I’m serious. I recently read somewhere that the brain goes into over drive and chooses wrong when given a multitude of choices. Apparently, the brain is always trying to give you the best choice, but unfortunately, there is no one choice that fulfils all your demands or wishes. There is a great post on a blog, Peas and cougars regarding the same. Hence, life was bliss before ‘too much’ came along. Orange kissan marmalade was exotic, when we had only kissan mixed fruit jam. Maruti was hep, when the rest were cranky ambassadors. Till the third option came, the interest held on between the first two! Shift to now, with big bazaars and hyper marts, nothing is either exciting or exotic after the first time. There is always a craving for something new and something more, which never seems to quell.
Brands that are obsolete now.
Lekhak notebooks, hero pens, bril ink, bata school bags,plastic rain coats with colourful hoods,dayanara tvs with doordarshan playing on all channels, halo shampoo, angry fire arrows of mahabharat and HMV casettes.
I recently discovered an old box of letters which my parents and friends had written to me when I first went to hostel. It was nice to read actual personal, hand written letters after a long time of reading short text messages. I do not know whether they still teach letter writing in primary schools. It sure was an important part of our curriculum… leave letters, letter to your friend about your holiday, write to your granny about your school.. etc.etc..This was something I really loved because I could write whatever I wanted, there was no intense preparation required and one could get full marks for this in the exams! Learning how to make money orders, telegrams, or registered post were important skills in our childhood, the acquisition of which would make us feel a little bit superior to the rest!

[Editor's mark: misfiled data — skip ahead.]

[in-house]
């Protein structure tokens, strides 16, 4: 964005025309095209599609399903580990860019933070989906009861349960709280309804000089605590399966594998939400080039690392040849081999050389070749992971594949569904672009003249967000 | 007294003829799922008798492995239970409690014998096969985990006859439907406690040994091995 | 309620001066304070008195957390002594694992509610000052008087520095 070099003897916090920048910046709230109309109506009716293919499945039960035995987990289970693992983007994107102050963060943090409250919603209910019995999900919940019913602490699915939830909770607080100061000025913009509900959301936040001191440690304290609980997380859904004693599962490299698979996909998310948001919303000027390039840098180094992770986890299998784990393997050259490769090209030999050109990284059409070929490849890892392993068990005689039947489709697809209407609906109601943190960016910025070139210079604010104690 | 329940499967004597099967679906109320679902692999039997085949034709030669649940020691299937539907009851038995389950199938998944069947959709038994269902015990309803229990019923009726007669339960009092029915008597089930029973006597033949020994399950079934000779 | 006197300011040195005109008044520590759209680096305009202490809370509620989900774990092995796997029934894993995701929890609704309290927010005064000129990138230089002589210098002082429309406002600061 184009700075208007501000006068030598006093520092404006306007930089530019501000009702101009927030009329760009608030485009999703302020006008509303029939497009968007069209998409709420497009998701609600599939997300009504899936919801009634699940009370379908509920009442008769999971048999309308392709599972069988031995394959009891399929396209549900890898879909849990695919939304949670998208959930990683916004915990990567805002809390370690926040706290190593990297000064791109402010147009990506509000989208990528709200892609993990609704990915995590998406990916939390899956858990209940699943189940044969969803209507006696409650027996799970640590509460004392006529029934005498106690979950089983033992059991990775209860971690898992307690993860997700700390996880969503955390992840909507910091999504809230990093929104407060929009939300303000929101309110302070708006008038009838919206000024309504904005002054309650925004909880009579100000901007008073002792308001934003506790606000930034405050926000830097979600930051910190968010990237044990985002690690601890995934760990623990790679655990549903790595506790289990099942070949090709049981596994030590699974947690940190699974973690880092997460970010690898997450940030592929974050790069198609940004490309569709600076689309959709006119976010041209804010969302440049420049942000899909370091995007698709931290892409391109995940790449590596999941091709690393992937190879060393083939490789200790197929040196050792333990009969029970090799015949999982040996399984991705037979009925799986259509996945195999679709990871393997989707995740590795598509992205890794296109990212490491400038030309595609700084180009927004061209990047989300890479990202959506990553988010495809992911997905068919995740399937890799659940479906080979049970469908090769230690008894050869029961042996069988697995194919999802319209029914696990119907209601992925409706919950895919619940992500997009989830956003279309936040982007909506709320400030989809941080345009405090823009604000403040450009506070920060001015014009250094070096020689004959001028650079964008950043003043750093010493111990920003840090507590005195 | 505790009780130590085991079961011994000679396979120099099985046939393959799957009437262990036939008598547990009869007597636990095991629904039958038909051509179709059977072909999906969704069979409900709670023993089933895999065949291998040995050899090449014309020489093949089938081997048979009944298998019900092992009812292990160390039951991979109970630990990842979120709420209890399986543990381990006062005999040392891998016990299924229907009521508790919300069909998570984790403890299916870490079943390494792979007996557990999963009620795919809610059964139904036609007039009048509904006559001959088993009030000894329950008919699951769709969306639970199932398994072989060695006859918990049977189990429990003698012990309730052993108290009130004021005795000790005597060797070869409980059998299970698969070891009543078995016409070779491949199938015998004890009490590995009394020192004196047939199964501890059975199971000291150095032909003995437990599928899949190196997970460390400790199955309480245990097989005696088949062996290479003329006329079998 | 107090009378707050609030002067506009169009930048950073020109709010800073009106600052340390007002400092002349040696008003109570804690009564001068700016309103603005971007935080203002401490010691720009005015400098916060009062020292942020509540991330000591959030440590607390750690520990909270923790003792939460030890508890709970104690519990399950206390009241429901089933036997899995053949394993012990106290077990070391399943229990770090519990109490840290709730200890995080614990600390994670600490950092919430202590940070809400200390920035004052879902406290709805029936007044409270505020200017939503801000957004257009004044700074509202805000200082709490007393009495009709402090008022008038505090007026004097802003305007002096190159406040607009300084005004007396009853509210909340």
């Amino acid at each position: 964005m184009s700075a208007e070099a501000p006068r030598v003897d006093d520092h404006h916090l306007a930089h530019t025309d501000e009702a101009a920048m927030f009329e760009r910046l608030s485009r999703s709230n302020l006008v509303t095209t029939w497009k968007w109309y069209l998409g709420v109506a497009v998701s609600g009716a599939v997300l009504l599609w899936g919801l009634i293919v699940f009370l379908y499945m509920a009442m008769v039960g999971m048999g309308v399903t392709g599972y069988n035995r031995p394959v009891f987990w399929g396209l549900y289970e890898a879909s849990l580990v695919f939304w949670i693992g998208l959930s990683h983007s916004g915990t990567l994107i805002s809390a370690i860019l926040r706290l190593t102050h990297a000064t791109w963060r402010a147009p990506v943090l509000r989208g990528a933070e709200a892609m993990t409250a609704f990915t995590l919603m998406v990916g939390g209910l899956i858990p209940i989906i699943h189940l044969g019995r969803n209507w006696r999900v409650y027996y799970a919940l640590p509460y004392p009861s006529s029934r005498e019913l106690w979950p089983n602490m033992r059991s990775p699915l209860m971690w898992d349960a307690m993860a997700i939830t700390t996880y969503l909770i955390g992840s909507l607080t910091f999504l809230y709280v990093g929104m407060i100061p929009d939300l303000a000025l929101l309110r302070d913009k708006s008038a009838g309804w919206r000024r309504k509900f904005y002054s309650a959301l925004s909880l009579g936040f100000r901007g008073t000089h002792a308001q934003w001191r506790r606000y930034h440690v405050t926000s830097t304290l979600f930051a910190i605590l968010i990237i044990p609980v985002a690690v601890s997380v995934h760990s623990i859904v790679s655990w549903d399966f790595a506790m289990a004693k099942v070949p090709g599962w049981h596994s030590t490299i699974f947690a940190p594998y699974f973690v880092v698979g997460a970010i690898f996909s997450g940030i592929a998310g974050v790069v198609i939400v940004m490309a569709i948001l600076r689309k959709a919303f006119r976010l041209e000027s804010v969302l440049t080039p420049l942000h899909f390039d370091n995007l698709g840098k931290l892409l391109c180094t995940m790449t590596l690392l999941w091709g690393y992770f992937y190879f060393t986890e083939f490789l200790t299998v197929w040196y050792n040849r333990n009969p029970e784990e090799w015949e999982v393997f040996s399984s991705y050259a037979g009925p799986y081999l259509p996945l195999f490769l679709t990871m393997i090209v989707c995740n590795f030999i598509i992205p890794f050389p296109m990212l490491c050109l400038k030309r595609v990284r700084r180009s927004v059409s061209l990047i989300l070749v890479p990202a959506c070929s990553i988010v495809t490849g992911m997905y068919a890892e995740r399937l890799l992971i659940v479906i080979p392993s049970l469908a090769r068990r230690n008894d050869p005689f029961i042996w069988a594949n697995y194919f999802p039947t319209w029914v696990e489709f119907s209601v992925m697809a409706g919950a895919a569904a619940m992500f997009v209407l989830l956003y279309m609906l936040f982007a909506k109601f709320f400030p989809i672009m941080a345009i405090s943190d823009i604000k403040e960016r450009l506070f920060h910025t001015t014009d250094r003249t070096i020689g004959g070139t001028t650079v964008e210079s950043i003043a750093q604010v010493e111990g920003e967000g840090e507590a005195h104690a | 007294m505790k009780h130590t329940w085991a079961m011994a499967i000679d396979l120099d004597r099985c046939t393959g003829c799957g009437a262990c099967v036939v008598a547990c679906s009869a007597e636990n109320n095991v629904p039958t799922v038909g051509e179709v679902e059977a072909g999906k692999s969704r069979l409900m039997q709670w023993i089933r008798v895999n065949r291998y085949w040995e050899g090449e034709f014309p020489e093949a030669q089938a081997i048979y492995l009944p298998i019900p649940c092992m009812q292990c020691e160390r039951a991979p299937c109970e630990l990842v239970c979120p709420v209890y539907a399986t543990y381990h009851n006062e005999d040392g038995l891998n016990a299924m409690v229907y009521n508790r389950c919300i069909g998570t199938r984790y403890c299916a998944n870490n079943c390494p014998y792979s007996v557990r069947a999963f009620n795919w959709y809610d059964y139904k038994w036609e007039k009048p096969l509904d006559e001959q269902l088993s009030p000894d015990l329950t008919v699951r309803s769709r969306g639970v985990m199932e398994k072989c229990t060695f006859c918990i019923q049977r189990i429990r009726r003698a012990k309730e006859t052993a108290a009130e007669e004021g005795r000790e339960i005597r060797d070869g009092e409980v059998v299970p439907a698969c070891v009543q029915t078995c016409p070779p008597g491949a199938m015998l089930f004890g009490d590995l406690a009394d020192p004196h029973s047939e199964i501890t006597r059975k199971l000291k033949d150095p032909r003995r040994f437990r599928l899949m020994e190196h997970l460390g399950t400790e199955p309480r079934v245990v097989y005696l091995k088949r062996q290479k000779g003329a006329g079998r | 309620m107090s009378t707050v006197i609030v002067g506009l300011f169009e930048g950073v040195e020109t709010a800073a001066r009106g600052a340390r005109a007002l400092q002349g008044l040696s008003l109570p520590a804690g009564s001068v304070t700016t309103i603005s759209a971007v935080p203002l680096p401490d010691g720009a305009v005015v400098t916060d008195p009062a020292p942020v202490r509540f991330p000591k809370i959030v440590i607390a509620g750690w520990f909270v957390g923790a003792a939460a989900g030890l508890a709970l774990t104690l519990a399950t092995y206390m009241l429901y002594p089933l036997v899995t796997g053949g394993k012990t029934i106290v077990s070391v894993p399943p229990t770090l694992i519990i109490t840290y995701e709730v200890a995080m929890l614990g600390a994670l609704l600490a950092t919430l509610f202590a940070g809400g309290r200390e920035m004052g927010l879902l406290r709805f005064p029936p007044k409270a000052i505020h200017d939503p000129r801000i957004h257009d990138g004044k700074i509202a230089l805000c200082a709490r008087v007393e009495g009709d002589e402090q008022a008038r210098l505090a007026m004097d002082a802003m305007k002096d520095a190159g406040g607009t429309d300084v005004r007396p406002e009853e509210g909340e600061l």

The happiness of owning a cycle.
This was one prized possession all of us craved for. The sight of a brand new BSA SLR which at that time cost my parents eight hundred bucks seemed more luxurious than any Mercedes Benz. Learning the art of cycling was done on loaned bicycles so that I would not scratch the paint when I fell off it!
Most of the things described here almost just vanished or faded away in the last decade. Life now is easier, and much more comfortable, but just the thought of these, make me nostalgic. What things of your childhood make you wish for a time machine?